And, of course, I worry about my own role as a mother. Am I going to repeat the same mistakes? Are my children going to feel the same way about me when they get older? And how the hell do you prevent that anyway?
Saturday, May 07, 2005
And it didn't cost too much and she showed me how to style it in 4 different ways without too much work. Now, we'll just have to see what I can manage tomorrow. The pin you see there--gift from Geeky Girl for mother's day. She made it herself.
She also gave me the Kindergarten Cookbook. What they did was ask the kids to make recipes for their favorite meals. They were so funny. One kid's chicken recipe involved first removing the "hair" from the chicken and most of them had their oven temperatures set to 5 or 8 degrees. I'll have to post a couple of them here.
My mother was supposed to visit next weekend, but something came up and she's postponing for a week. I am grateful because my house, like my blog habit, is somewhat neglected. I'm hoping to whip a few things into shape this weekend--tomorrow, really. Today, there is lacrosse, followed by a trip to the pet store--toys and treats for the hamsters--then a much-needed haircut.
Laundry is taking over the house and I'm truly afraid it might come to life and smother us. How does this happen? Oh, yeah, that lazing around on Saturday. Sigh. Did I mention that the lawn looks like a meadow and the garden area looks like a desert? Not a good combination. The weather doesn't look like it's going to cooperate or I'd deal with that too. What I really need is hired help, but Mr. Geeky and I are both too cheap and too poor (can you be both at once?) to hire anyone--especially for the garden stuff. And we don't really care that much. We'd rather save for a family vacation or a new computer. Those are the things that really matter. :) Wait--Mr. Geeky just announced he's cutting the grass. But then he has to write an NSF grant. It never ends.
On the vegetarian front, things are going quite well. Mr. Geeky, though, is not doing well. Two days ago, he announced he needed to hit a drive through and last night, while eating out, he ordered steak. I had a salad. He's probably not going to like the chick-pea burgers I have planned for dinner. Oh well. I'm actually quite happy with my new eating habits and that, combined with the medication, has me feeling good. I have slacked on the exercise this week, though, so I need to get all that going in combo and then we'll see.
Friday, May 06, 2005
I'll Never Be The Same--Django Reinhardt
Good Kids make Bad Grown Ups--Ariel Pink
Don't Think Twice, It's All Right--Bob Dylan
Beneath The Rose--Micah P. Hinson
Discretion--Pedro The Lion
Your Love Now--th' Losin Streaks
I Am The Lazer Viking--An Albatross
Now Rectify--Near Miss
No Time This Time--The Police
Thursday, May 05, 2005
Wednesday, May 04, 2005
And work continues to be busy. I'm preparing for several summer events--booking rooms, arranging for food. I've had lots of people coming in to work on projects needing my help. I'm looking forward to graduation when it will all be over and I can get back to my regular life. Probably won't happen, but one can dream.
Tuesday, May 03, 2005
Monday, May 02, 2005
First, the hamsters. We have two. One black and one white. They're very cute. One has already figured out the wheel. Tomorrow I'm going to help Geeky Boy get some pictures onto his blog and I'll let him reveal the names to you. Suffice it to say, they're quite cute and somewhat original.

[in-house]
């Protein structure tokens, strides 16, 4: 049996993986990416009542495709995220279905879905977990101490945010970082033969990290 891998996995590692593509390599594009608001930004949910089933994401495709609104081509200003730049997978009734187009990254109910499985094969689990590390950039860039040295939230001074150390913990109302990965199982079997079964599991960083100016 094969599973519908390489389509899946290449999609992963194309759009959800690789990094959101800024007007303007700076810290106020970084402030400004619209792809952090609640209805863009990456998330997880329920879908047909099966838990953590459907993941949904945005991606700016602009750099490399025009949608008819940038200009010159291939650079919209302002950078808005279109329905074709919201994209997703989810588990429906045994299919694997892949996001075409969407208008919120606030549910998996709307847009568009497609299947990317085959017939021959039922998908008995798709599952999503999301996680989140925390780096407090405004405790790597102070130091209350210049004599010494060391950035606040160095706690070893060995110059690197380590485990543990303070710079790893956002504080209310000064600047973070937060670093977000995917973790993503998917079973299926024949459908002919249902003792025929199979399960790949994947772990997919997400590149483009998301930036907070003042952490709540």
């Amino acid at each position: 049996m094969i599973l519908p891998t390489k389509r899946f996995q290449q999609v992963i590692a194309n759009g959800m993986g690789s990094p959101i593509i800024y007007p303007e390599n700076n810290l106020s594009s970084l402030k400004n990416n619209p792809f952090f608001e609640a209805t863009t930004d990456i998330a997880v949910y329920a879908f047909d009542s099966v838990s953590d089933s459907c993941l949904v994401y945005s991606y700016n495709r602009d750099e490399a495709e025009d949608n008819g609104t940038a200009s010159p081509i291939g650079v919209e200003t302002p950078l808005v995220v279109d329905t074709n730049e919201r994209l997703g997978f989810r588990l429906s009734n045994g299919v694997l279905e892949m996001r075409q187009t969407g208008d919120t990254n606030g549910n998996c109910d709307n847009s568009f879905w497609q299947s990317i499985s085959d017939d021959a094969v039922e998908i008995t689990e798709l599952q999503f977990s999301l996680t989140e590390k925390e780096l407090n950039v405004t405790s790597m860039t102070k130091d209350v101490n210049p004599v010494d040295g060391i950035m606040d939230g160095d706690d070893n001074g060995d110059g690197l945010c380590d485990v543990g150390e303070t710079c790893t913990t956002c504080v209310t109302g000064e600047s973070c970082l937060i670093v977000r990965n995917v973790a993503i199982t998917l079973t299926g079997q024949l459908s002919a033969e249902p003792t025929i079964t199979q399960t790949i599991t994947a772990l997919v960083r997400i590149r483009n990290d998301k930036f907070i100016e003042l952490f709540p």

Okay, now for Chinese food. One of Mr. Geeky's colleagues is Chinese and she picked the place. She ordered all the food for us from the Chinese menu, not the English one. So we had the following:
West Lake Beef Chowder
Peking duck with scallions and pancakes
Mushrooms and mini bok choy
I only ate vegetarian and seafood dishes--a sort of gradual shift to vegetarianism. Mr. Geeky was quite supportive and made sure there was enough for me to eat. It was all very good. I especially liked the Eggplant which was in a pretty sweet sauce and the mushrooms were good too. The dinner was quite pleasant and we spent a good deal of time swapping qualifying exam and thesis defense stories. Though we ended on cannibalism stories--not sure how we ended up there.
A more substantial post is coming. There are two in my head still on science and public interest and credit card debt.
Department dinner tonight (Mr. Geeky's dept.). These are the moments when you wish you had an anonymous blog. I could give a good blow by blow. Unfortunately, everyone in the department likes each other, so nothing exciting would probably happen anyway. If something does and it's bloggable, you'll see it later this evening.
I really wish I didn't have to get up so early. Couldn't I just wander in at 10? This 7 a.m. stuff is for the birds.
Sunday, May 01, 2005
I still don't feel up for much today and I'm not going to force it. You know that post-illness energy drain? That's how I feel today. Better, but without energy. So what if I don't add two or three more pages to my piece for the writing group tonight? It really won't matter. Mr. Geeky is doing grocery duty and has started the laundry. So while I have the house to myself, I'm either going to watch bad tv or play video games or maybe change the blog template.
The sun is shining and I could, in theory, work in the yard, but it's still wet from the rain and it's just a tad cool out. I am a temperature wimp. That's what the south will do to you. :)
The family went to see the Hitchhiker's Guide and liked it. Geeky Boy especially liked it. Speaking of Geeky Boy, the hamsters are arriving at our house tomorrow evening. You'll have to keep an eye out on his blog to find out more about their arrival. I think they'll be a nice addition to the family.